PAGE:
Mothers' Day 2007 and National Families Week: ABS (Media Release)

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May 11, 2007
Embargoed: 11:30 AM (AEST)

Mothers' Day 2007 and National Families Week: ABS

The theme of National Families Week 2007 (13 May - 19 May) is 'Families Investing in Time Together'. The following selection of highlights on this theme has been drawn from a number of different Australian Bureau of Statistics sources to assist your coverage of National Families Week and Mothers' Day (13 May). Links to relevant statistical releases are also provided at the end of this document (see Media notes).

Births up in recent years

During 2005 there were 259,800 births registered in Australia, born to 255,500 mothers. This was the highest number of births since 1993, when 260,200 births were registered (Births, Australia, 2005, cat. no. 3301.0)

Caring for children

Grandparents are major providers of care for their grandchildren, especially the very young.
  • Almost 20% of children aged 0-12 years are cared for by their grandparents during a school term week, according to Child Care, Australia, 2005 (cat. no. 4402.0). This proportion was especially high for one and two year olds (33% and 31% respectively).
  • Among babies (i.e. children under the age of one) 23% had been cared for by a grandparent in the reference week. This was more than four times the proportion (5%) who had been cared for in a long day care centre which was the next most common type of care arrangement parents used for their babies.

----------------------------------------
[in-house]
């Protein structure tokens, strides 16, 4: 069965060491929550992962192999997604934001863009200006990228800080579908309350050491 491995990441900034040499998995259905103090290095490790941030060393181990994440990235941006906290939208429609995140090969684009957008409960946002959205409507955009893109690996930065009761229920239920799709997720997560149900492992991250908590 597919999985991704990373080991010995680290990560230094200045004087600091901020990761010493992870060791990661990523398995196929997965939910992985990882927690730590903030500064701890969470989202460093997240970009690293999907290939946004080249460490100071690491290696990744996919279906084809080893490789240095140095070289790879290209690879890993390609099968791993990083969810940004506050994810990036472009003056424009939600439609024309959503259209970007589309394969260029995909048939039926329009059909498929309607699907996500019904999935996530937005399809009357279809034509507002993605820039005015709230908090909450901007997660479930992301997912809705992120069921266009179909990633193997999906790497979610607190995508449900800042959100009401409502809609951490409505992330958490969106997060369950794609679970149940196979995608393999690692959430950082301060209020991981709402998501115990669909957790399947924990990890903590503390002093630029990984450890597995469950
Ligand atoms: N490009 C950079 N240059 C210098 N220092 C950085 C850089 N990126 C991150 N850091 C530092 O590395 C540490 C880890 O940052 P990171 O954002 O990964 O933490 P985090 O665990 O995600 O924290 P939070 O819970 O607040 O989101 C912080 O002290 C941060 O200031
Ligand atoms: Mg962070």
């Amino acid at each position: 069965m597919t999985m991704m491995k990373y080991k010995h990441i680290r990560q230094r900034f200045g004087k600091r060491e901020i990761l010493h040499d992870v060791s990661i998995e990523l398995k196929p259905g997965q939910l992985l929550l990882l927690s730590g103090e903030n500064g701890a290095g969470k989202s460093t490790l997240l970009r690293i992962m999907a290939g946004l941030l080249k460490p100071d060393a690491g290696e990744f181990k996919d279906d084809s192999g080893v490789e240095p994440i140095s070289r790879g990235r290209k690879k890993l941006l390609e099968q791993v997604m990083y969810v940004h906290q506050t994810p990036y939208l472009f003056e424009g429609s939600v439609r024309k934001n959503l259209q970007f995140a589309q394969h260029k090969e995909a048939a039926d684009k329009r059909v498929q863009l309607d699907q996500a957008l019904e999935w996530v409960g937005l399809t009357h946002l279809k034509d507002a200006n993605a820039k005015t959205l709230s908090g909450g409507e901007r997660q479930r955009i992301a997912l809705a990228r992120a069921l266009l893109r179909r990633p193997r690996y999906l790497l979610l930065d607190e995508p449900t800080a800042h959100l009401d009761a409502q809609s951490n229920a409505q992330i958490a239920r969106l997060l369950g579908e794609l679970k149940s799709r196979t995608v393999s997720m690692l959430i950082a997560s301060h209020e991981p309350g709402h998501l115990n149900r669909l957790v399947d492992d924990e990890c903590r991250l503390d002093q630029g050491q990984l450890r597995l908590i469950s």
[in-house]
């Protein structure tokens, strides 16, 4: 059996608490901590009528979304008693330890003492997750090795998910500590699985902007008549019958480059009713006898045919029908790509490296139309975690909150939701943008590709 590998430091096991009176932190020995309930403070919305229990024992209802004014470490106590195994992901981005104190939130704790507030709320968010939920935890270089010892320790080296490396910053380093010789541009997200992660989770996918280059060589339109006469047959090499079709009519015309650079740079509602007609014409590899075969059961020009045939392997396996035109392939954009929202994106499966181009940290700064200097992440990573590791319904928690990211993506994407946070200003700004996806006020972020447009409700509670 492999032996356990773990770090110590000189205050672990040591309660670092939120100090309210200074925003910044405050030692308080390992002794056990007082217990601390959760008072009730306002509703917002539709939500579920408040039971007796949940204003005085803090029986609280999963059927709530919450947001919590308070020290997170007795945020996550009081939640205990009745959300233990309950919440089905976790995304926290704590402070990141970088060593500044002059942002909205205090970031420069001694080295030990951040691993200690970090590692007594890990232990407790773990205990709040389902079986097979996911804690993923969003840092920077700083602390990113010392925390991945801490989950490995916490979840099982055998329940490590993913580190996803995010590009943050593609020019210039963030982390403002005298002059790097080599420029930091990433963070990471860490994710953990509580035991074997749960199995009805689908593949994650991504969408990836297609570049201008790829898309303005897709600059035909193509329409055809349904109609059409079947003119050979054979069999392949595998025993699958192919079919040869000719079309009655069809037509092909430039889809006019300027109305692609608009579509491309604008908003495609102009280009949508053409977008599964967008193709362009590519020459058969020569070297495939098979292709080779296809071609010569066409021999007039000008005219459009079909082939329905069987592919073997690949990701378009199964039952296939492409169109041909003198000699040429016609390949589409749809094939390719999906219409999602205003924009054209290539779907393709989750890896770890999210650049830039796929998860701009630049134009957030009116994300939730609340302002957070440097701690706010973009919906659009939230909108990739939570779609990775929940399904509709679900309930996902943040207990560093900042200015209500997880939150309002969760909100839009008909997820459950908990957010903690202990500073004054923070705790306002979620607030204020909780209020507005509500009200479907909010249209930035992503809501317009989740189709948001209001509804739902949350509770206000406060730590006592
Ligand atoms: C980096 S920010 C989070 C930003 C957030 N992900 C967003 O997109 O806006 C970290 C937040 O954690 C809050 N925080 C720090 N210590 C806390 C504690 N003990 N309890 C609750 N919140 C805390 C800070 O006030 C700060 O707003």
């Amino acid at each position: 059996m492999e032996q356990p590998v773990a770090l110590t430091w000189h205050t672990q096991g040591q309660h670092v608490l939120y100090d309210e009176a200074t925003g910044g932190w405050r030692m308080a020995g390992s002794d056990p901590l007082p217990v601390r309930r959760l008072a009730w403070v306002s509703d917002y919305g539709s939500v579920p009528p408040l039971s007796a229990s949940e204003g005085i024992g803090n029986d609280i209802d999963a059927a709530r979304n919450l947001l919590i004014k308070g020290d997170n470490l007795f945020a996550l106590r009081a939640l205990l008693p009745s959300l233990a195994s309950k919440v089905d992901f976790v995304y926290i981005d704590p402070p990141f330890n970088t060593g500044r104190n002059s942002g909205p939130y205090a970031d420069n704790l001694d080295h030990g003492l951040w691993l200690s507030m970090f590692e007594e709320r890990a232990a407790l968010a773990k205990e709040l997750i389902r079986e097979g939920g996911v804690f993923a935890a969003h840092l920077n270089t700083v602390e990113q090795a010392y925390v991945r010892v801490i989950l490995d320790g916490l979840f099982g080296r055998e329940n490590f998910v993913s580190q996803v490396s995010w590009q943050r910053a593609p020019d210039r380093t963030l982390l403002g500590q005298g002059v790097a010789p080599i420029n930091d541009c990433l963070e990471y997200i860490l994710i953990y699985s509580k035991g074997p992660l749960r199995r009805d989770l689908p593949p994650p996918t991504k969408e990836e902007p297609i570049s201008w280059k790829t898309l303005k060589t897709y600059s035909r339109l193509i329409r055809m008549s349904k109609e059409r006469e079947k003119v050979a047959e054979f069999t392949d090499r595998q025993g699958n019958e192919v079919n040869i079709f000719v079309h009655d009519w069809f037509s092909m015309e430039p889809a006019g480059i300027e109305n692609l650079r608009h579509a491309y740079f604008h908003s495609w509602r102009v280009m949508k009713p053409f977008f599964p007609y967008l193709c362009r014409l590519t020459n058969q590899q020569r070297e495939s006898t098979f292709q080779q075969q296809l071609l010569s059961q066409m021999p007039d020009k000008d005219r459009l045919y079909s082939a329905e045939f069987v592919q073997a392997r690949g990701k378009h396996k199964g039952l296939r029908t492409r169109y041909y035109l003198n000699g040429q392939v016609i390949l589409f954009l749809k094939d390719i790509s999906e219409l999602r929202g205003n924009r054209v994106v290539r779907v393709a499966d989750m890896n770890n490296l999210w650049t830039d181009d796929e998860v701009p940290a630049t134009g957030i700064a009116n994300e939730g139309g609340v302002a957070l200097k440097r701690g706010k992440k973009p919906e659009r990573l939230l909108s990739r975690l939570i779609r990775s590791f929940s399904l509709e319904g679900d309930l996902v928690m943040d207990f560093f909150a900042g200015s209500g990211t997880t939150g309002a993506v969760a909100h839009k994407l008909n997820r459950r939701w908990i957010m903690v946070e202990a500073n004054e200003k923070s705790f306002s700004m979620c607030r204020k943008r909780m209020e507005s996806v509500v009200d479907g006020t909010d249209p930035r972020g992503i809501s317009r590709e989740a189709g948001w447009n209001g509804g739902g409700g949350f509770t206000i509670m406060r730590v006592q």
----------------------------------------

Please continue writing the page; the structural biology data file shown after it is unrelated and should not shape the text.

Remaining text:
• Children aged 0-12 years who were cared for by grandparents received an average of 12 hours of care from them in the previous week, a similar amount of care to that received by children who attended formal child care (14 hours on average).

Caring for adults

Family members care for those who need help because of disability, long-term health condition or old age. In 2003 there were an estimated 474,600 people who were primary carers, that is, carers who provided the majority of the informal help needed by a person with a disability, in one or more of the activities of self-care, mobility, or communication (from Disability, Ageing and Carers, Australia, 2003, cat. no. 4430.0).

  • For over 90% of primary carers the main recipient of their care was one of the following family members: a partner, a parent or a child.
  • 42% of primary carers were caring for their partner, who in most cases was living in the same household.
  • Another 26% of primary carers were children (of any age) caring for parents. Almost half of these were caring for a parent living elsewhere.
  • 37% of primary carers spent on average 40 hours or more per week providing care and another 18% spent on average 20 to 39 hours per week.

Mothers and employment

When children are young, many mothers work part time in paid employment to enable them to invest more time in caring for their children. The 2005 ABS Pregnancy and Employment Transitions Survey showed that of the 467,000 mothers whose youngest child was under two years of age, 39% (181,000) had been in paid employment since the birth of the child.